JOHN Lyttelton, SE1

IN WHICH GUEST CRITIC AND TOP THEATREKITTEN LUKE JONES IS SADLY UNDERWHELMED

 

 

This – created by Lloyd Newson of DV8 physical company – wasn’t quite the piece of dance theatre that had been sold to me. There was quite a bit of writhing around towards the end, but for the most part it was a lot of shuffling with quite dry verbatim dialogue. John follows the story a man with a hefty claim to having the most depressing life story. We start with domestic abuse, shuffle over to promiscuity, then to drugs, obesity, prison, then over to more promiscuity although this time gay. It is given to us as one man’s tale, although it lands as quite a hodgepodge. We rattle through traumas with little to chew over other than basic facts. Some are just casually slipped in – such as the fact that this lean dancer is meant to be 25 stone? Sure.

 

The dance too feels like a stray addition, which slowly sneaks in across the dankly lit revolving stage. At first it is just a lot of poses, twitches and high-concept walking, but its airtime increases and becomes it itself becomes more confusing. A court scene choreographed to manic shuffling or a conversation given from a tumbling ball of limbs. I get it, but is it just making up for the stale dialogue?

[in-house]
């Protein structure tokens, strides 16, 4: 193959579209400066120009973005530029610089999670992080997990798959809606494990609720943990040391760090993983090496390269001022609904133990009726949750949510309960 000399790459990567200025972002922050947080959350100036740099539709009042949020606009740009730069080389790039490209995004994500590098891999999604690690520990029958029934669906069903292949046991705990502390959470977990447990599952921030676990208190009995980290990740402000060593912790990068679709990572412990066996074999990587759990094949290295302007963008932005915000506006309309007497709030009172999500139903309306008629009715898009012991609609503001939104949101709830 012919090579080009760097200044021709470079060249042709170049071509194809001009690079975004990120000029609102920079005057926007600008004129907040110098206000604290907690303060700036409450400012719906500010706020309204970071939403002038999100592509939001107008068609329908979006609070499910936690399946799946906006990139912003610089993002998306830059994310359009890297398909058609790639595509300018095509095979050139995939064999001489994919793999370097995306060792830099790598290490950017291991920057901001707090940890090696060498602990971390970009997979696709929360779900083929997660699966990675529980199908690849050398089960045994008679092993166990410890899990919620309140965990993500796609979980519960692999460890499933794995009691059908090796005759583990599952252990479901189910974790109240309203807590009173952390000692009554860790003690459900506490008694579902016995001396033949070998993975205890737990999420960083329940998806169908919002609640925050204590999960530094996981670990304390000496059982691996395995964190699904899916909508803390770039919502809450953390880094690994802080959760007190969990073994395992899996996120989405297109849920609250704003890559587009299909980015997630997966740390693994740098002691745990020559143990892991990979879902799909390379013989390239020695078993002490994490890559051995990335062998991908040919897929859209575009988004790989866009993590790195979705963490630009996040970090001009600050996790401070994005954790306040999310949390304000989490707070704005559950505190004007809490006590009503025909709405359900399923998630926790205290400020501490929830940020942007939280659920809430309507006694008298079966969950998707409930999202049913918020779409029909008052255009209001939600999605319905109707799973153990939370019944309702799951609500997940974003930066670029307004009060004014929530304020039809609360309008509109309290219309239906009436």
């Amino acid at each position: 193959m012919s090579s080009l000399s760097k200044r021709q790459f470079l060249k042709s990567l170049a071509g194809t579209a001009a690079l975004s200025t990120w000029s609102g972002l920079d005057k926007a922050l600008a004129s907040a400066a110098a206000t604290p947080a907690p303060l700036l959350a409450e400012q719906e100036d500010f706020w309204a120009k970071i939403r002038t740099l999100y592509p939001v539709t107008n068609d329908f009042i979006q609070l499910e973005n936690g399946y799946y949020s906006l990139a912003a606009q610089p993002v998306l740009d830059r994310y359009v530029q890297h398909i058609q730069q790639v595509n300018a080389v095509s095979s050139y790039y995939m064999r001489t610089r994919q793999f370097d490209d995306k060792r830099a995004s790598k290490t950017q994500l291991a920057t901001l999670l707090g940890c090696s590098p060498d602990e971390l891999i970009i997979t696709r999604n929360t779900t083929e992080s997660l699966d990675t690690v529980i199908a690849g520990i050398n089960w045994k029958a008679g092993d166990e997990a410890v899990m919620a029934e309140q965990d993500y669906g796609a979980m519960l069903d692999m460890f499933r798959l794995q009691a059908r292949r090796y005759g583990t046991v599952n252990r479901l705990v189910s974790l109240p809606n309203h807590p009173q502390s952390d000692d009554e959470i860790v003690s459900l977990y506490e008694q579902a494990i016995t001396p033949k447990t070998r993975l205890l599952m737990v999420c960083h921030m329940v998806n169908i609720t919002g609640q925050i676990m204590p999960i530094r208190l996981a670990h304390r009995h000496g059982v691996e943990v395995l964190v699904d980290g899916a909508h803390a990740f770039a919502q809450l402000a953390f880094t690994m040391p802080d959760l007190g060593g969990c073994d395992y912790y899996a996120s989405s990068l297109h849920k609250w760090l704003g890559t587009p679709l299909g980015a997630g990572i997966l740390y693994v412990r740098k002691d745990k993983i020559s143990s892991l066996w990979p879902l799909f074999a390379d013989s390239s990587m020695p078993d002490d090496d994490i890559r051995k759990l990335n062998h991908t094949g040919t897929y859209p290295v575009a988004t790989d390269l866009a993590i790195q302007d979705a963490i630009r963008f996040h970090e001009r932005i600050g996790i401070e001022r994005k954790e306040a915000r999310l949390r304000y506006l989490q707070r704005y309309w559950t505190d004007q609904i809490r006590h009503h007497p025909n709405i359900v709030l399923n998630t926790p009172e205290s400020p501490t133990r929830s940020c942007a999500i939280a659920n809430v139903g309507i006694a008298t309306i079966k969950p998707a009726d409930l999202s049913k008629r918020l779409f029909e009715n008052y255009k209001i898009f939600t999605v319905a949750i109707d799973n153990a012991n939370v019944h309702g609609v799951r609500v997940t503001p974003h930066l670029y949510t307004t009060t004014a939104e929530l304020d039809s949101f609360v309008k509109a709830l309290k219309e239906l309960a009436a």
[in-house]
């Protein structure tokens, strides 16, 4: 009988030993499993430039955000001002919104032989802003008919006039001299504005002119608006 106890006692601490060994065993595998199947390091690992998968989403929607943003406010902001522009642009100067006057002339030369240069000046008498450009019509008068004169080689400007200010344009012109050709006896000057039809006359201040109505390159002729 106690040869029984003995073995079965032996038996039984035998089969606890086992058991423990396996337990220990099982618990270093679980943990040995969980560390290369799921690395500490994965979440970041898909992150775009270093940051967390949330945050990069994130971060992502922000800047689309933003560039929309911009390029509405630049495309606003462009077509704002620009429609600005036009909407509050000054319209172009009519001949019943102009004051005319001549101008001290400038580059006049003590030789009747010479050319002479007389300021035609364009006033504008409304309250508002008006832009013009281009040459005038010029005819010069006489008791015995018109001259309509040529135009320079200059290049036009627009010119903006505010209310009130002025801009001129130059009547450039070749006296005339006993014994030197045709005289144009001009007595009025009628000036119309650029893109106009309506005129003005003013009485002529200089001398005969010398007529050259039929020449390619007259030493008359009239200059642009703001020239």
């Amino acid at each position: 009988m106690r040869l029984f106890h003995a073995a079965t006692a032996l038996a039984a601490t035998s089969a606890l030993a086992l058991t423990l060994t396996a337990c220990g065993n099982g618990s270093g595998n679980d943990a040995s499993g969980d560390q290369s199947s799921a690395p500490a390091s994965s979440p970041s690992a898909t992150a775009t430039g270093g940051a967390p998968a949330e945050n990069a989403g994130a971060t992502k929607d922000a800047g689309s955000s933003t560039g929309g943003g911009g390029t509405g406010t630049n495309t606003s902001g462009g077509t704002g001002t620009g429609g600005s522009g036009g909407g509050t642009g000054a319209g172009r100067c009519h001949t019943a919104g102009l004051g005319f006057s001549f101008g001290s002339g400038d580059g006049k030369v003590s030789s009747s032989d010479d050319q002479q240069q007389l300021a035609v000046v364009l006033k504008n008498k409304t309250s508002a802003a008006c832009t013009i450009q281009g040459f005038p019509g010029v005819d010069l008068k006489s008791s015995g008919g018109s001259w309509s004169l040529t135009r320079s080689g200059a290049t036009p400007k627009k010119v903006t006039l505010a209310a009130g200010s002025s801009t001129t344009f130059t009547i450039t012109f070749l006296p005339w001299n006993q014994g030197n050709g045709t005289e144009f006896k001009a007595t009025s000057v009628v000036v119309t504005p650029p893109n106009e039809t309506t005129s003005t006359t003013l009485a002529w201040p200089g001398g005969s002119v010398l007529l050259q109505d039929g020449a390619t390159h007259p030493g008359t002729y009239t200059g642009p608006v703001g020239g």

However it does have a sly wit which punctures some of the more worthy or strange moments – such as him spending a good 35 minutes of this 75 minute play in a gay sauna for no apparent reason. ‘Credit card fraud – that’s just using someone else’s credit card’ he lists off in a roll call of his crimes. Lloyd Newson has created such a debauched world, that by the time John is out of prison, off drugs and just hanging around in gay saunas for company it seems totally normal.

 

All this would be terribly unwatchable were it not for the excellent turn (shuffle, slide and wiggle) by Hannes Langolf as John. His quiet regional voice brilliantly captures a confused, lost and quite apathetic character in the midst of all this high art. It is a testament to his performance that his dialogue never lost me, despite his flailing arms’ best efforts. But unfortunately this plays like one of those films an art gallery. You could walk in at any time, sit down and watch a bit. There was little arc, nothing to keep me in my seat. It could very well have been on loop and me just passing.

Box Office: 020 7452 3000 to 13 Jan

rating: Two  2 meece rating

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